Thursday, May 10, 2012

God and the RLI ....

A tremendous post about a chaplain in the RLI posted by Mark Adams. It originally was posted in Cheetah in 1980. I will be blogging and writing some articles on the RLI in the upcoming weeks and months

“Come on Padre, how come you are talking to us about God when we have to go out and kill’?”

By Major (The Rev) Bill Blakeway

“Padre, do you want to go on Fire Force.” That question put to me by Lt Col Pat Armstrong, then O.C. of Support Commando, started my understanding and appreciation of what the RLI was all about.

I nearly had a heart attack when I looked at the stick board that evening and saw there in first wave, stop one - Padre! It was quite a serious stick - Cpl ‘Dutch’ de Klerk, ‘Ticky’ Millet, ‘Buzzard’ Dalgerous and yours truly. Fortunately, the only contact we made that day was with ‘Buff Beans’. But I shall never forget the almost paralysing fear as the chopper circled the target area. For me the moment of truth. I have recalled that “heavy war story” because that experience helped me to know something of what the members of the Battalion had to go through every time the siren went off. I don’t think it is possible for a Padre to begin to communicate with the Troopie unless he has been frightened with him.

My association with the Battalion started during 1974, whilst I was still a T.A. Right from the beginning, to me, there was something “special” about the Unit. It also became clear to me that there was a tremendous pride in the Unit by its members and like all regular army units, it was a “closed shop” to anyone on the outside. 1 soon realised that 1 would have to become a regular if I was to stand any hope of being accepted. It was during the first half of 1976 that the Chaplain General said “You are now officially Chaplain to the RLI get on and know them.”

It would take far more than this article and would be impossible to recall and record everything I would like to of these last six years. The Padre’s Hour for instance. You know that exciting period during the week when most of the ouens catch up on their gonk! I recall a few anxious moments when difficult questions have come up, like . . “Come on Padre, how come you are talking to us about God when we have to go out and kill’?” If anyone thinks there is an easy answer to that one - good luck. All I could do was to help the troopie to see that the country had the right to both rule and defend itself, and that the Christian had a moral obligation to be involved in both. I would also like to say that during the whole of my association with the Battalion, I have not come across one man who claimed categorically that he is an atheist. They might not have been Church-goers, but they accepted the fact that there was “someone up there” looking after them.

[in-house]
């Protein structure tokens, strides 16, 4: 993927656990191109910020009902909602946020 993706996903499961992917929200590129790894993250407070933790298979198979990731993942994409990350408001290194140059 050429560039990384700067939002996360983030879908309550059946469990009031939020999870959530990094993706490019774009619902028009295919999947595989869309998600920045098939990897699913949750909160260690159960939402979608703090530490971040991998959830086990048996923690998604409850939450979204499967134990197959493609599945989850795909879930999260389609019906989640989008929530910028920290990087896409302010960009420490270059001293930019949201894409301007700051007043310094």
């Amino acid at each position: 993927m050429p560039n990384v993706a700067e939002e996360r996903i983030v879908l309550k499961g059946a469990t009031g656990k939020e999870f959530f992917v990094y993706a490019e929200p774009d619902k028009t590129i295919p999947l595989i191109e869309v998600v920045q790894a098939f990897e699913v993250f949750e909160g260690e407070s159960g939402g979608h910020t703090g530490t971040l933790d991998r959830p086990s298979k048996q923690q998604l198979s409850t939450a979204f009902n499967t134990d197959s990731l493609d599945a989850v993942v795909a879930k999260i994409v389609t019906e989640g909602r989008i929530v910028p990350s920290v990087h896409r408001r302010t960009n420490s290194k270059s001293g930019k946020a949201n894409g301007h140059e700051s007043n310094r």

My trips to the bush to visit the different Commandos - few Chaplains had the privileges that I had in this respect. To be accepted as part of the Unit. I remember incidents like Forbes Border Post with 2 Commando, hot extraction demonstration with 3 Commando - with me hanging from that bar and the chopper circling a couple of hundred feet up - when I could have been back home sitting having tea with the old ladies of the Church! Being one of six sticks, total 24, and being told by the O.C. that 75 to 100 enemy had been sighted - I didn’t stop shaking for an hour.

The occasional patrol clinging hopefully to the promises of the Log Enslins and Charlie Warrens of: “Dont worry, Padre, we will look after you.” Another moment that aged me twenty years was when the present CO Lt-Col Aust was 2IC. We were discussing the various para courses and he said: “Do you want to be para-trained?” As I was still stumbling over my answer he picked up the phone, spoke to the para school and asked them if the Padre could get on a course. I sat completely speechless as I heard him say: “Right, thanks, — three weeks’ time.” Once again, however, what a privilege to be accepted as one who has jumped with the Battalion - even if they were only fun jumps.

There have been the sad times …. having to go and visit N.O.K. of members of the Battalion and giving them the one message they were dreading. The happy times at the get-togethers and marriages. The proud moments. There is no doubt that to me, personally, the supreme moment of pride was on the 1st February, 1979 when the Statue of the Troopie was unveiled. To have been part of that magnificent ceremony will always be the most treasured memory that I will have.

And who of those who were there will ever be able to forget the Memorial Service on 12th September, 1979, and the funeral service for Major Bruce Snelgar, held at the foot of the statue. Or that final Wreath-Laying. Possibly there will be those who will read this and say “the Padre’s being carried away again.” All I know is that those who have served in the Battalion will know exactly what I am saying. They will understand the fierce feeling of pride that the men in the Unit, and its achievement, coupled with the memory of those of their number who did not return from the op area.
As the Padre remembers, he would also like to say “Thank You”. Thank you to the men of the green and silver, for your professionalism as soldiers, for your courage, for your loyalty to the cause for which you fought. And I thank you for your personal friendship.

Remember this, we’re going to be in that number when the SAINTS GO MARCHING IN!

From the October 1980 Cheetah magazine.

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